The Fed's Mandate Is Up to Congress and the President -Sheldon/Wall Street Journal
"The role of the Federal Reserve as an instrument of public economic power could use some clarification. The central bank's status as an independent agency derives from an act of Congress in 1913, and is reinforced by oft-invoked references to its statutory 'dual mandate': to achieve stable prices and full employment.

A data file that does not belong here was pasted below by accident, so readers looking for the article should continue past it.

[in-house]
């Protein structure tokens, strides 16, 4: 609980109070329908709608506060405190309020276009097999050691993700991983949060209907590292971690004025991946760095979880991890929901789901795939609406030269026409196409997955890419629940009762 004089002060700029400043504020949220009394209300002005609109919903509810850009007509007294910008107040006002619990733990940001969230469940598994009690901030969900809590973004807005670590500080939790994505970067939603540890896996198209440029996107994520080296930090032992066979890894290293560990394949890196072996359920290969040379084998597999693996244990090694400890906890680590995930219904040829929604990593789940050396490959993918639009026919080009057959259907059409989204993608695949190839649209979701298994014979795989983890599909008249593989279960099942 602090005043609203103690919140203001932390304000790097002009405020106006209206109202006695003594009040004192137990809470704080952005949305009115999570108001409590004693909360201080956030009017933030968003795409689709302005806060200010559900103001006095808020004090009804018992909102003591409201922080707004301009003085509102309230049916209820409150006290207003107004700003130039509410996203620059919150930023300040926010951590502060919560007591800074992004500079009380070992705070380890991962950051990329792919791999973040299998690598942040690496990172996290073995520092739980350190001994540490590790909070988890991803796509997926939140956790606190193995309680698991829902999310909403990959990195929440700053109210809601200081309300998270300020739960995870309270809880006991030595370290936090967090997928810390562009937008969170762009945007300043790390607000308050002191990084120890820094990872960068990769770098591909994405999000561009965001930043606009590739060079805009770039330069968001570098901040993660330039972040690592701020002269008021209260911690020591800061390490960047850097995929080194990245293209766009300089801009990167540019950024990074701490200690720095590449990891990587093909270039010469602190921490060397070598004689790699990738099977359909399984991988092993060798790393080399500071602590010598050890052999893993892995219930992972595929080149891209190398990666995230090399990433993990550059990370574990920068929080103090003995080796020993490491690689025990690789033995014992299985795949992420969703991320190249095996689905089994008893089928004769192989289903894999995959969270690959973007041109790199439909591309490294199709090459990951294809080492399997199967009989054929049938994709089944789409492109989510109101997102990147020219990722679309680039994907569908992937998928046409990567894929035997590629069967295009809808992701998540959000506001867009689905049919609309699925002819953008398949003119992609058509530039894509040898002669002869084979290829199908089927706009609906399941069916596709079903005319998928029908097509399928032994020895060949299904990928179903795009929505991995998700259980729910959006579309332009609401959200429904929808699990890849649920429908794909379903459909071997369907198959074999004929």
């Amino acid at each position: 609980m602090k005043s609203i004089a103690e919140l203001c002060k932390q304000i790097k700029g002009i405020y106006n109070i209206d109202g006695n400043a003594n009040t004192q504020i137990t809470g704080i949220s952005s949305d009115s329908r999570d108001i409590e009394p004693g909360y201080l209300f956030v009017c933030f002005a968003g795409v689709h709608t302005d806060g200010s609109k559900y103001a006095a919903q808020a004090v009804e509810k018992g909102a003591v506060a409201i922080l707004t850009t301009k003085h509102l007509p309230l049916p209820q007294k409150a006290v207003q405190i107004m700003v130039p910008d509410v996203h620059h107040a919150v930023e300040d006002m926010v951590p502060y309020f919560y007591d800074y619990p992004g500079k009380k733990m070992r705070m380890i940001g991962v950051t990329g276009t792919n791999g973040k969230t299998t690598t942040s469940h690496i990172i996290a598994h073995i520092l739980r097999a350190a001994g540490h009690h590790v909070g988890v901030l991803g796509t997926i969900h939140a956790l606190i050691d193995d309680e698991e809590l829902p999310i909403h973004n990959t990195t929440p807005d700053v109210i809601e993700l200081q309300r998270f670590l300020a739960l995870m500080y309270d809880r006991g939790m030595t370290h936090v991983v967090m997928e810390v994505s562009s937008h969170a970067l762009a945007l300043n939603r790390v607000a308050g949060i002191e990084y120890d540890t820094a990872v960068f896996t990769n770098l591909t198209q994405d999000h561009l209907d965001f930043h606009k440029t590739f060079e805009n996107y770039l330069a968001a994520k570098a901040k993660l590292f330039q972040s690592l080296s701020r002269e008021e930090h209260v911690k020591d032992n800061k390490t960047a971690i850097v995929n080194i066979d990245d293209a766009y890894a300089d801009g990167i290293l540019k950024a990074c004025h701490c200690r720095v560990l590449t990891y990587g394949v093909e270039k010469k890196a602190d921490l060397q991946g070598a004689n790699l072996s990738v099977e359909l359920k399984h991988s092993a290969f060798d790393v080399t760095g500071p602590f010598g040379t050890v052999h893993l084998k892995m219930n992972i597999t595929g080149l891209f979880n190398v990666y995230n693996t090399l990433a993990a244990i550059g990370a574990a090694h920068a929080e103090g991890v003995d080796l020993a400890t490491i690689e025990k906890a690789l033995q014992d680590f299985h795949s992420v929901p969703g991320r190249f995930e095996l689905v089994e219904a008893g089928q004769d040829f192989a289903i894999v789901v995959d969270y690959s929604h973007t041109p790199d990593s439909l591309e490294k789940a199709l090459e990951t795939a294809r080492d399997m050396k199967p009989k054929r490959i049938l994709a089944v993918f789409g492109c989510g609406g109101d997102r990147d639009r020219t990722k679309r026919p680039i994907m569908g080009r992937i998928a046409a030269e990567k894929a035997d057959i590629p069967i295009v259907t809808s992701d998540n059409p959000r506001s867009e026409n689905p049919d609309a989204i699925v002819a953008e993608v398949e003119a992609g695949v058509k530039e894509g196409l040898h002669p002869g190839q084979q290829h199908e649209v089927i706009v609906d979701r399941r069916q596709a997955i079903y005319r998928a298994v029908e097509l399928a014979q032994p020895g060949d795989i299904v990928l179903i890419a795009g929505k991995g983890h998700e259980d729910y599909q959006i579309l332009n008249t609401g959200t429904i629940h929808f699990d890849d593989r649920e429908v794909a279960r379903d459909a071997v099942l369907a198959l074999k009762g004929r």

But the Fed's job description is more complicated than people usually think. Its purposes have evolved through various legislative changes over the decades, the most notable of which was imposed by Congress in 1977. The Federal Reserve Reform Act, which gave the central bank its current, explicit mandate, named three goals rather than two. The legislation as amended states: 'The Board of Governors of the Federal Reserve System and the Federal Open Market Committee shall maintain long run growth of the monetary and credit aggregates commensurate with the economy's long run potential to increase production, so as to promote effectively the goals of maximum employment, stable prices, and moderate long-term interest rates.'....It would be appropriate and constructive for the Fed to consider international monetary stability in its interest-rate decisions. In an era of world-wide currency exchange, America’s central bank should not ignore the effects of movements spurred by other major central banks. With no consistent free-trade principles governing global monetary policy, the Fed must take proactive steps to ensure that the U.S. can compete successfully. It would be in keeping with its historical mandate if the Fed were to pursue a more coordinated relationship with both Congress and the president. When it comes to fulfilling the economic goals authorized by legislative decree, it isn’t seemly for a government agency to be selective."